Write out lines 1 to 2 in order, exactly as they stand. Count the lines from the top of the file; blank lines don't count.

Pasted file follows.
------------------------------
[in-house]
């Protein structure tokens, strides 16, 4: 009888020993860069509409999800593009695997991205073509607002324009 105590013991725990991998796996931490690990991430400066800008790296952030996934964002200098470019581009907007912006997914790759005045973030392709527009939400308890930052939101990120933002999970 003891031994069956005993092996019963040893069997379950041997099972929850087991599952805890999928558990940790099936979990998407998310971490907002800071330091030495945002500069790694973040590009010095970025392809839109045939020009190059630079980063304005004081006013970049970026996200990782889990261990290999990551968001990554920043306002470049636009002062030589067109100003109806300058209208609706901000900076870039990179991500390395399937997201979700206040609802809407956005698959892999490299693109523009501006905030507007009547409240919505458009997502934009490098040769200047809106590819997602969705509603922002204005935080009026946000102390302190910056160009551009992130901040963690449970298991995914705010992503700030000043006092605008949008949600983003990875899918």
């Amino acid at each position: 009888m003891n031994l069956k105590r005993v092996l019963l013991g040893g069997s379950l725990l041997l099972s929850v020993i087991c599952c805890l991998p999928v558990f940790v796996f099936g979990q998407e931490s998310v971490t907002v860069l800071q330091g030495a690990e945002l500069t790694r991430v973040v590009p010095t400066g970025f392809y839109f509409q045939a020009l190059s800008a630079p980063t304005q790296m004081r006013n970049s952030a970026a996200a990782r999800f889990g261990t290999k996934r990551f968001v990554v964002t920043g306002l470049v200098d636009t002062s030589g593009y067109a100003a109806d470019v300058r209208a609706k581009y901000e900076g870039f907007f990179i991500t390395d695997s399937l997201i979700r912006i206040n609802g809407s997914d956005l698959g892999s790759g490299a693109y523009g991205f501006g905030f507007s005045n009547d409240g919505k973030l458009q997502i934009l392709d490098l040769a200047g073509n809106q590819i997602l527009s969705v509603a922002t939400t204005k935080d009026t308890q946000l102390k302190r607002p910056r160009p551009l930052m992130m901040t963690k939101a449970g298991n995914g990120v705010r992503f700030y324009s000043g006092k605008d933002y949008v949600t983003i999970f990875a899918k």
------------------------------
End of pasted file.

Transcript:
[in-house]
């Protein structure tokens, strides 16, 4: 009888020993860069509409999800593009695997991205073509607002324009 105590013991725990991998796996931490690990991430400066800008790296952030996934964002200098470019581009907007912006997914790759005045973030392709527009939400308890930052939101990120933002999970 003891031994069956005993092996019963040893069997379950041997099972929850087991599952805890999928558990940790099936979990998407998310971490907002800071330091030495945002500069790694973040590009010095970025392809839109045939020009190059630079980063304005004081006013970049970026996200990782889990261990290999990551968001990554920043306002470049636009002062030589067109100003109806300058209208609706901000900076870039990179991500390395399937997201979700206040609802809407956005698959892999490299693109523009501006905030507007009547409240919505458009997502934009490098040769200047809106590819997602969705509603922002204005935080009026946000102390302190910056160009551009992130901040963690449970298991995914705010992503700030000043006092605008949008949600983003990875899918």